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Lorne and Edith Pierce collection. Chief Sepass sous-fonds
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- Sepass, Chief William (K'HHalserten)
- Street, Eloise White
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0.01 m of textual records
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Chief William Sepass (K'HHalserten) was the last of the great orators; a storyteller, a philosopher and a spiritual person, carefully selected and trained as a young boy to carry the traditional teachings of his culture, the knowledge of his lands, and the stories and songs of the beginning of the world and how the lands were shaped by the emotions and adventures of mankind upon the earth. He was born at Kettle Falls, Washington but migrated with his tribe into the Chilliwack and Fraser Canyon area of British Columbia after an epidemic. He was leader of what is now known as the Skowkale First Nation or Chilliwack tribe.
The Department of Indian Affairs encouraged Sepass to act as a spokesman for the Indigenous peoples, which included representing the Stó:lo people to the 1913 Royal Commission over land claims. Sepass was a skilled canoe-maker and hunter famous for his speaking ability. He was also a dairy farmer and part of the Native Farmers Association. Surviving the devastating effects of western diseases, witnessing the influx of European settlers, two world wars, the automobile, the iron lung, telephone, running water and the Indian residential schools, Chief Sepass witnessed the demise of his culture and language. He knew that these teachings would not survive in their original oral tradition.
He saw the different priests of the newly formed churches come and go, but they always read from the same book. He noticed these stories from the Bible being given great respect and ceremony. It was this method (a written form) that Chief Sepass saw as the only way to save these priceless poems for his people; that knowing them, his people would remember their greatness for all time.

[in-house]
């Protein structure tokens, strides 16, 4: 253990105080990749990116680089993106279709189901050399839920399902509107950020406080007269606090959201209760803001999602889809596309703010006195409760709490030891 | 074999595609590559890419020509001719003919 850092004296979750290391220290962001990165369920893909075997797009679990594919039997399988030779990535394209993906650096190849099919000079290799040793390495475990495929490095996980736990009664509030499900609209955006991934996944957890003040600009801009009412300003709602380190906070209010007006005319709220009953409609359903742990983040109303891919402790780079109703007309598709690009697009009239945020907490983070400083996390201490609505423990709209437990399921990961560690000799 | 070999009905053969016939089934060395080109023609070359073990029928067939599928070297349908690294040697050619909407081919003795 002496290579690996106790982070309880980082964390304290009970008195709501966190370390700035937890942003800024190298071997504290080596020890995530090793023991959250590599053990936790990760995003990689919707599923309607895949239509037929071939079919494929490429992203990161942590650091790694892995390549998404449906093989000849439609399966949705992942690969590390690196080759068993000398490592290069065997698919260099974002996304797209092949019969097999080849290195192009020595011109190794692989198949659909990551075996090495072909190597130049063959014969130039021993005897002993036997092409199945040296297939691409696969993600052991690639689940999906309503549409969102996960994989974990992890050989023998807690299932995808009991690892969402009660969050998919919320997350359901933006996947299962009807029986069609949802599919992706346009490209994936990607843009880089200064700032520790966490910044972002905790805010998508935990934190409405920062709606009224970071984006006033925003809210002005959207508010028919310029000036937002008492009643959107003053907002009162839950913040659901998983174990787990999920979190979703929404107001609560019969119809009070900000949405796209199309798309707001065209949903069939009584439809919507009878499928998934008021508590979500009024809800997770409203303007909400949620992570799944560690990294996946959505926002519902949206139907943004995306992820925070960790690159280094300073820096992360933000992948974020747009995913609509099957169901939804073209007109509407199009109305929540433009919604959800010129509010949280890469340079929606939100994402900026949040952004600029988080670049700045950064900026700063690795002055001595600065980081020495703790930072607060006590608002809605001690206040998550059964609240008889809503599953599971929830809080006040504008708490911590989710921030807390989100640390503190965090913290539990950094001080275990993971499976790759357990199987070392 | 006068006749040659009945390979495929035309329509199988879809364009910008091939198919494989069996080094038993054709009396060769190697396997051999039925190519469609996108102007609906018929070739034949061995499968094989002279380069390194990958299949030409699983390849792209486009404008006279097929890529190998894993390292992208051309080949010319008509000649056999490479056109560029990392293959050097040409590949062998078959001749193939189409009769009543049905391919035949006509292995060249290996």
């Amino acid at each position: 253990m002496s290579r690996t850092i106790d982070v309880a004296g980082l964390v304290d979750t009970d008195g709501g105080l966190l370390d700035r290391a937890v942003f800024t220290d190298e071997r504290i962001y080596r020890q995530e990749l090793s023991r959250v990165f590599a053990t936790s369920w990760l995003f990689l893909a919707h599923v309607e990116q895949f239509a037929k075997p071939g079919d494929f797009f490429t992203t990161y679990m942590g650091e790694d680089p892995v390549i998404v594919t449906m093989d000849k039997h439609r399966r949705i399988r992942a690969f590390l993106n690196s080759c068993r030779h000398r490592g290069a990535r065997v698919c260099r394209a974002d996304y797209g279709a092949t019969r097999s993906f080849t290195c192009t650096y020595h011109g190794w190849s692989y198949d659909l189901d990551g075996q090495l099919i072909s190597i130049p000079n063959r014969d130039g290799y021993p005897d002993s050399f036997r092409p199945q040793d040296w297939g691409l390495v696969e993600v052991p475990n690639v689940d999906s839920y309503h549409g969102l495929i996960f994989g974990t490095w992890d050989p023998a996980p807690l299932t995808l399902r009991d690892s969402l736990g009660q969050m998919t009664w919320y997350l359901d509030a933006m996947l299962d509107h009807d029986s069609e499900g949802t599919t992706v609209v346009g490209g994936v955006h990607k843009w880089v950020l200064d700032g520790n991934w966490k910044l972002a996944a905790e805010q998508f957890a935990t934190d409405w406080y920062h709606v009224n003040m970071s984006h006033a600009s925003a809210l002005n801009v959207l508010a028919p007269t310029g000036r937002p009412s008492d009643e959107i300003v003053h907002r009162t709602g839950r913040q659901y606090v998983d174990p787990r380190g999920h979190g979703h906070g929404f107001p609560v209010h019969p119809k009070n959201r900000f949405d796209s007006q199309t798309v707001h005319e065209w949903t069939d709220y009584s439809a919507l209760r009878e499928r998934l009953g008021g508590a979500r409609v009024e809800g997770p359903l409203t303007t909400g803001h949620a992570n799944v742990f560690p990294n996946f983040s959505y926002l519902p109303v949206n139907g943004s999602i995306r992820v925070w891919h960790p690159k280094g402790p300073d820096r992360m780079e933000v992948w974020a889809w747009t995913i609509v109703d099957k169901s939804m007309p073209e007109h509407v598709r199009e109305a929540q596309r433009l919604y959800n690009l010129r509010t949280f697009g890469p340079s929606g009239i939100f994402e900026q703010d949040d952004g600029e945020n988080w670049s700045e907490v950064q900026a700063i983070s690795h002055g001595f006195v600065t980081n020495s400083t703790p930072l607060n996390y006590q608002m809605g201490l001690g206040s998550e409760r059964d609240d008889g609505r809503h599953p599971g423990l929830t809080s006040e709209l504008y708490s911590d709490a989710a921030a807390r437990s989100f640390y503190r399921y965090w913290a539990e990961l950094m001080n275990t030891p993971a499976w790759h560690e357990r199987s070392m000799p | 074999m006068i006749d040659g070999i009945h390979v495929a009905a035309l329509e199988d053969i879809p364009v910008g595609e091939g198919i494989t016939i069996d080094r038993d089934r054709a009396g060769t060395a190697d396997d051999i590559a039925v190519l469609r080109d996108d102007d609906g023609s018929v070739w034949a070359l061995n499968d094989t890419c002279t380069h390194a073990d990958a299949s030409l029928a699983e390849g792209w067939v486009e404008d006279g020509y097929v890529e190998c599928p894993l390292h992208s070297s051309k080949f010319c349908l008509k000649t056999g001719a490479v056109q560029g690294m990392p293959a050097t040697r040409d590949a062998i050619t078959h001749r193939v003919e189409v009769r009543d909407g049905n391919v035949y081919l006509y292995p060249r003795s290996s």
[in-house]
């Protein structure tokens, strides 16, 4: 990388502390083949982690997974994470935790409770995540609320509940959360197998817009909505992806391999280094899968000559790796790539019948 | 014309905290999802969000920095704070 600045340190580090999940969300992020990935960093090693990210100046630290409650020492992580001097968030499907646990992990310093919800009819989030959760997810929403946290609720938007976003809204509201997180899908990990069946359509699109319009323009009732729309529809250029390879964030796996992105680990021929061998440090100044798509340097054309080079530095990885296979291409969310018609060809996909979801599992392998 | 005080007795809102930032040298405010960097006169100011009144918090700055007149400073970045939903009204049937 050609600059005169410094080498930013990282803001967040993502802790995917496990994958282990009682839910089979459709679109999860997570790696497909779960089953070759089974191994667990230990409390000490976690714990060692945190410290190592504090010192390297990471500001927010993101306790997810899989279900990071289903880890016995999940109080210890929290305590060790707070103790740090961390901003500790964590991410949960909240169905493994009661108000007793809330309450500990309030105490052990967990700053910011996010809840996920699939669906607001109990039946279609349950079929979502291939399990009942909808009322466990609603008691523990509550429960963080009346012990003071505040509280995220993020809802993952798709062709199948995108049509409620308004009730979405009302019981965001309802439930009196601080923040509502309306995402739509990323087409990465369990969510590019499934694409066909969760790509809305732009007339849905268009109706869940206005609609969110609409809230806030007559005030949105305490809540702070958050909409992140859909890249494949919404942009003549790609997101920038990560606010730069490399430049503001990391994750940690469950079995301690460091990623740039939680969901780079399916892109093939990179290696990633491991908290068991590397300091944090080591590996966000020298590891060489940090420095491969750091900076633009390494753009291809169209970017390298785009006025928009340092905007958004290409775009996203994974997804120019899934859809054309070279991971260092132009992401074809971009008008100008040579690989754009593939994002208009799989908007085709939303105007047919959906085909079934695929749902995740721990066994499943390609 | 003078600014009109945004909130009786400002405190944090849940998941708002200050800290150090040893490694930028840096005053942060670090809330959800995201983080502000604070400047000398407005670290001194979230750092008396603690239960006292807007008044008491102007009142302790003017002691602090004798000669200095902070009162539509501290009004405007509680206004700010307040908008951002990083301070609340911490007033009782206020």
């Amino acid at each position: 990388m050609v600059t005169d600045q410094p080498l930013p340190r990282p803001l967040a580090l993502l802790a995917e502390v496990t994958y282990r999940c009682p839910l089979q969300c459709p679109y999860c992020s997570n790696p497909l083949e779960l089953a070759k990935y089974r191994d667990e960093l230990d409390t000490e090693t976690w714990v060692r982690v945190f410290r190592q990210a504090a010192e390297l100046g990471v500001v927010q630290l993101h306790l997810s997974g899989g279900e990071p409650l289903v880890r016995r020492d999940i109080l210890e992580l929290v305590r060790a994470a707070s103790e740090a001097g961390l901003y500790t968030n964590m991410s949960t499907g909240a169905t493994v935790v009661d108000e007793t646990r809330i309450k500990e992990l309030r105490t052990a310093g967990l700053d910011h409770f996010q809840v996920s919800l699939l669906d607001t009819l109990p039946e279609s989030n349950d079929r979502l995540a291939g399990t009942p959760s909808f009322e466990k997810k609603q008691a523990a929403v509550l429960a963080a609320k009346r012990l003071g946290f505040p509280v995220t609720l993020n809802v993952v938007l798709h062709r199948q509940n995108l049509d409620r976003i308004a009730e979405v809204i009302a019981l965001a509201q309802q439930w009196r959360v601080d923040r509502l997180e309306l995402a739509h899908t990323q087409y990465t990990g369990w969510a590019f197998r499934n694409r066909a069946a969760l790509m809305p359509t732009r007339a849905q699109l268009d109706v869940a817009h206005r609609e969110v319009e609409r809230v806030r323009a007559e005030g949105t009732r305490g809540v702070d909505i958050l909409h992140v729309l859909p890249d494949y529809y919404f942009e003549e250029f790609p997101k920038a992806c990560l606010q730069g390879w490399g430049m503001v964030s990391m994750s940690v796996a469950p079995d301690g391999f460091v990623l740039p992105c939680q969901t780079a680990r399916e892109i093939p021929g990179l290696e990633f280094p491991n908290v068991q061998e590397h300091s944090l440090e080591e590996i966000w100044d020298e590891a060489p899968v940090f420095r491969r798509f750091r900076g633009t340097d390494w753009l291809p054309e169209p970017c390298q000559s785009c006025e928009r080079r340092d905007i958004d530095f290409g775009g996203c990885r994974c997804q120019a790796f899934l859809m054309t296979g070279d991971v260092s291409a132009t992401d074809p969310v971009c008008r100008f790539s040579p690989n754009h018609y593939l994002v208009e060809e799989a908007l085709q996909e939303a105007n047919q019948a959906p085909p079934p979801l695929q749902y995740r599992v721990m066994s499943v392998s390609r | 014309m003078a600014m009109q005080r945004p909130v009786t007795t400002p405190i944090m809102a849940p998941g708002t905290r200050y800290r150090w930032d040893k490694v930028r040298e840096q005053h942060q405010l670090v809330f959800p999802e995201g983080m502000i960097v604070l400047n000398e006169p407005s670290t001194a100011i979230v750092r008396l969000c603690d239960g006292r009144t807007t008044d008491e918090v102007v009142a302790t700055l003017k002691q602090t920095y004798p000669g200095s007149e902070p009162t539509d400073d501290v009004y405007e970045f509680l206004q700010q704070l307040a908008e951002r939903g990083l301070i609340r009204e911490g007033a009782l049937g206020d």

These stories, widely heard at the annual summer sun ceremonies and gatherings, were always told in the Coast Salish language. Over four years (1911-1915), they were meticulously translated, recited and recorded and transcribed in English, with the assistance of Sophia Jane White, the daughter of a Wesleyan Methodist missionary.
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Eloise (Sophia) White Street, the daughter of a missionary in the Wesleyan Methodist Church, had been raised with Halq'emeylem nannies, becoming fluent in the Halkomelem language. She worked with Chief William Sepass (K'HHalserten) to transcribe and translate traditional Coast Salish songs from Halkomelem to English for publication. She understood the importance of adhering to the original rhythm and cadence of the 16 ancient songs.
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Sous-fonds consists of two typescripts for "The songs of Y-ail-mihth," as well as notes on Sepass and the Street family.
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Gift of Lorne and Edith Pierce.
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